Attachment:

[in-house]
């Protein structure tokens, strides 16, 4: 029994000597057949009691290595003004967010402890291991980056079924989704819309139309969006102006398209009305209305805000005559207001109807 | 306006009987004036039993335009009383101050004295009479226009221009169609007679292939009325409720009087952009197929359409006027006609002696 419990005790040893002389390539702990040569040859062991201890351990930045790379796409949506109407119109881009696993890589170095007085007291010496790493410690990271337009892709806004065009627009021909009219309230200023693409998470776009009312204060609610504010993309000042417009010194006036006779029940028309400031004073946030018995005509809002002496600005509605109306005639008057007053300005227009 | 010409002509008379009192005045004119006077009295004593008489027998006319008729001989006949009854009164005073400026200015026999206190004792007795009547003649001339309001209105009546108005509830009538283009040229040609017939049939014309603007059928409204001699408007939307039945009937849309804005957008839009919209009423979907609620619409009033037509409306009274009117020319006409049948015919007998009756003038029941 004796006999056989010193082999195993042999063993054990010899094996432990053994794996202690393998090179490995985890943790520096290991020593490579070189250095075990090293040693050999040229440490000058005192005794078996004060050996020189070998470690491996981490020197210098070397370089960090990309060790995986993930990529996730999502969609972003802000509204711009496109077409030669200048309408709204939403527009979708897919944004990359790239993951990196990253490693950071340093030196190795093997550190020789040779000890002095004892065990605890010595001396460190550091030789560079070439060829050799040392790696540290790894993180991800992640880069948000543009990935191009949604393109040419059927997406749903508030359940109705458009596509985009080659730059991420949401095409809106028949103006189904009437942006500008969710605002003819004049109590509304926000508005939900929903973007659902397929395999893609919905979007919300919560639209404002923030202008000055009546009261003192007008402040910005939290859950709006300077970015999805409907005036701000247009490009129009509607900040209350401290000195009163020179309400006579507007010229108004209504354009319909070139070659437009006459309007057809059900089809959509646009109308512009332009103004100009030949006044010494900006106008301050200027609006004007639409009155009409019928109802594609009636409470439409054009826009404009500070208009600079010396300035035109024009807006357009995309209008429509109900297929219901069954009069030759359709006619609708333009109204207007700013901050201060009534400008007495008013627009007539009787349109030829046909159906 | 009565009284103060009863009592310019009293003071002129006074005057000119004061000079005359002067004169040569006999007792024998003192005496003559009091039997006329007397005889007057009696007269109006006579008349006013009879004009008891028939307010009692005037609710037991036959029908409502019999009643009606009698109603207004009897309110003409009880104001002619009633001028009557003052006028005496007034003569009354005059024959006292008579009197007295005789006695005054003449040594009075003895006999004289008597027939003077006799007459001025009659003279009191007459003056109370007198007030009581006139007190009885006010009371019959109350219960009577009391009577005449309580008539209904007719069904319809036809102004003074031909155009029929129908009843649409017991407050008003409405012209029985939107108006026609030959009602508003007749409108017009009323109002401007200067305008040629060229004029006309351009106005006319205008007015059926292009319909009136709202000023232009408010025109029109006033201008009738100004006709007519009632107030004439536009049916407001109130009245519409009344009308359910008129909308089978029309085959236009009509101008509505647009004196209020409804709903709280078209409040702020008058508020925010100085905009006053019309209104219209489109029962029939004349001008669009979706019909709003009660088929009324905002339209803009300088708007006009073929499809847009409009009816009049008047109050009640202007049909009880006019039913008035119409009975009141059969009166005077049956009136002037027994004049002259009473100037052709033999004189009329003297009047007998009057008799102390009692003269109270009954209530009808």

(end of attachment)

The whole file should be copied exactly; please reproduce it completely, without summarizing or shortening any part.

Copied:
[in-house]
């Protein structure tokens, strides 16, 4: 029994000597057949009691290595003004967010402890291991980056079924989704819309139309969006102006398209009305209305805000005559207001109807 | 306006009987004036039993335009009383101050004295009479226009221009169609007679292939009325409720009087952009197929359409006027006609002696 419990005790040893002389390539702990040569040859062991201890351990930045790379796409949506109407119109881009696993890589170095007085007291010496790493410690990271337009892709806004065009627009021909009219309230200023693409998470776009009312204060609610504010993309000042417009010194006036006779029940028309400031004073946030018995005509809002002496600005509605109306005639008057007053300005227009 | 010409002509008379009192005045004119006077009295004593008489027998006319008729001989006949009854009164005073400026200015026999206190004792007795009547003649001339309001209105009546108005509830009538283009040229040609017939049939014309603007059928409204001699408007939307039945009937849309804005957008839009919209009423979907609620619409009033037509409306009274009117020319006409049948015919007998009756003038029941 004796006999056989010193082999195993042999063993054990010899094996432990053994794996202690393998090179490995985890943790520096290991020593490579070189250095075990090293040693050999040229440490000058005192005794078996004060050996020189070998470690491996981490020197210098070397370089960090990309060790995986993930990529996730999502969609972003802000509204711009496109077409030669200048309408709204939403527009979708897919944004990359790239993951990196990253490693950071340093030196190795093997550190020789040779000890002095004892065990605890010595001396460190550091030789560079070439060829050799040392790696540290790894993180991800992640880069948000543009990935191009949604393109040419059927997406749903508030359940109705458009596509985009080659730059991420949401095409809106028949103006189904009437942006500008969710605002003819004049109590509304926000508005939900929903973007659902397929395999893609919905979007919300919560639209404002923030202008000055009546009261003192007008402040910005939290859950709006300077970015999805409907005036701000247009490009129009509607900040209350401290000195009163020179309400006579507007010229108004209504354009319909070139070659437009006459309007057809059900089809959509646009109308512009332009103004100009030949006044010494900006106008301050200027609006004007639409009155009409019928109802594609009636409470439409054009826009404009500070208009600079010396300035035109024009807006357009995309209008429509109900297929219901069954009069030759359709006619609708333009109204207007700013901050201060009534400008007495008013627009007539009787349109030829046909159906 | 009565009284103060009863009592310019009293003071002129006074005057000119004061000079005359002067004169040569006999007792024998003192005496003559009091039997006329007397005889007057009696007269109006006579008349006013009879004009008891028939307010009692005037609710037991036959029908409502019999009643009606009698109603207004009897309110003409009880104001002619009633001028009557003052006028005496007034003569009354005059024959006292008579009197007295005789006695005054003449040594009075003895006999004289008597027939003077006799007459001025009659003279009191007459003056109370007198007030009581006139007190009885006010009371019959109350219960009577009391009577005449309580008539209904007719069904319809036809102004003074031909155009029929129908009843649409017991407050008003409405012209029985939107108006026609030959009602508003007749409108017009009323109002401007200067305008040629060229004029006309351009106005006319205008007015059926292009319909009136709202000023232009408010025109029109006033201008009738100004006709007519009632107030004439536009049916407001109130009245519409009344009308359910008129909308089978029309085959236009009509101008509505647009004196209020409804709903709280078209409040702020008058508020925010100085905009006053019309209104219209489109029962029939004349001008669009979706019909709003009660088929009324905002339209803009300088708007006009073929499809847009409009009816009049008047109050009640202007049909009880006019039913008035119409009975009141059969009166005077049956009136002037027994004049002259009473100037052709033999004189009329003297009047007998009057008799102390009692003269109270009954209530009808």